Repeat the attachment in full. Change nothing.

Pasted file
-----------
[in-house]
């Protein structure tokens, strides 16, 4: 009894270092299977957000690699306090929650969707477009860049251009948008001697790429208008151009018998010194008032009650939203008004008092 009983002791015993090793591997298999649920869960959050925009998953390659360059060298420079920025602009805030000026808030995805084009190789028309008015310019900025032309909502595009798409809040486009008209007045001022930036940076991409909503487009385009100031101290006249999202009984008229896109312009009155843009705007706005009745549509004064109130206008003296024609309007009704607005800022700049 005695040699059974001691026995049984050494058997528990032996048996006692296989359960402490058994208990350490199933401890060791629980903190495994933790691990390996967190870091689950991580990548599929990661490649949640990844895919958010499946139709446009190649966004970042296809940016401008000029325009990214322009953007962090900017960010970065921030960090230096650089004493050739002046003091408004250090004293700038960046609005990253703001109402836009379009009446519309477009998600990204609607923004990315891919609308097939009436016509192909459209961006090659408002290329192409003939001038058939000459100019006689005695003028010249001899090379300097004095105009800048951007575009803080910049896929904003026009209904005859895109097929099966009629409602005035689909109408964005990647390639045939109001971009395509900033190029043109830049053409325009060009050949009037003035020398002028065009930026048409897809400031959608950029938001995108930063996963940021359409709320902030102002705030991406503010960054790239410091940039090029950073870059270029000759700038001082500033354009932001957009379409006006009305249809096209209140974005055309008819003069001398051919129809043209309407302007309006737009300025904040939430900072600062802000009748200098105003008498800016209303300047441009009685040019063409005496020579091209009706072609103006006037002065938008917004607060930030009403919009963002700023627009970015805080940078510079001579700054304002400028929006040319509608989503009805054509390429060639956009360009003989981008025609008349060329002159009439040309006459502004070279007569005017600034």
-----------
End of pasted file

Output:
[in-house]
């Protein structure tokens, strides 16, 4: 009894270092299977957000690699306090929650969707477009860049251009948008001697790429208008151009018998010194008032009650939203008004008092 009983002791015993090793591997298999649920869960959050925009998953390659360059060298420079920025602009805030000026808030995805084009190789028309008015310019900025032309909502595009798409809040486009008209007045001022930036940076991409909503487009385009100031101290006249999202009984008229896109312009009155843009705007706005009745549509004064109130206008003296024609309007009704607005800022700049 005695040699059974001691026995049984050494058997528990032996048996006692296989359960402490058994208990350490199933401890060791629980903190495994933790691990390996967190870091689950991580990548599929990661490649949640990844895919958010499946139709446009190649966004970042296809940016401008000029325009990214322009953007962090900017960010970065921030960090230096650089004493050739002046003091408004250090004293700038960046609005990253703001109402836009379009009446519309477009998600990204609607923004990315891919609308097939009436016509192909459209961006090659408002290329192409003939001038058939000459100019006689005695003028010249001899090379300097004095105009800048951007575009803080910049896929904003026009209904005859895109097929099966009629409602005035689909109408964005990647390639045939109001971009395509900033190029043109830049053409325009060009050949009037003035020398002028065009930026048409897809400031959608950029938001995108930063996963940021359409709320902030102002705030991406503010960054790239410091940039090029950073870059270029000759700038001082500033354009932001957009379409006006009305249809096209209140974005055309008819003069001398051919129809043209309407302007309006737009300025904040939430900072600062802000009748200098105003008498800016209303300047441009009685040019063409005496020579091209009706072609103006006037002065938008917004607060930030009403919009963002700023627009970015805080940078510079001579700054304002400028929006040319509608989503009805054509390429060639956009360009003989981008025609008349060329002159009439040309006459502004070279007569005017600034």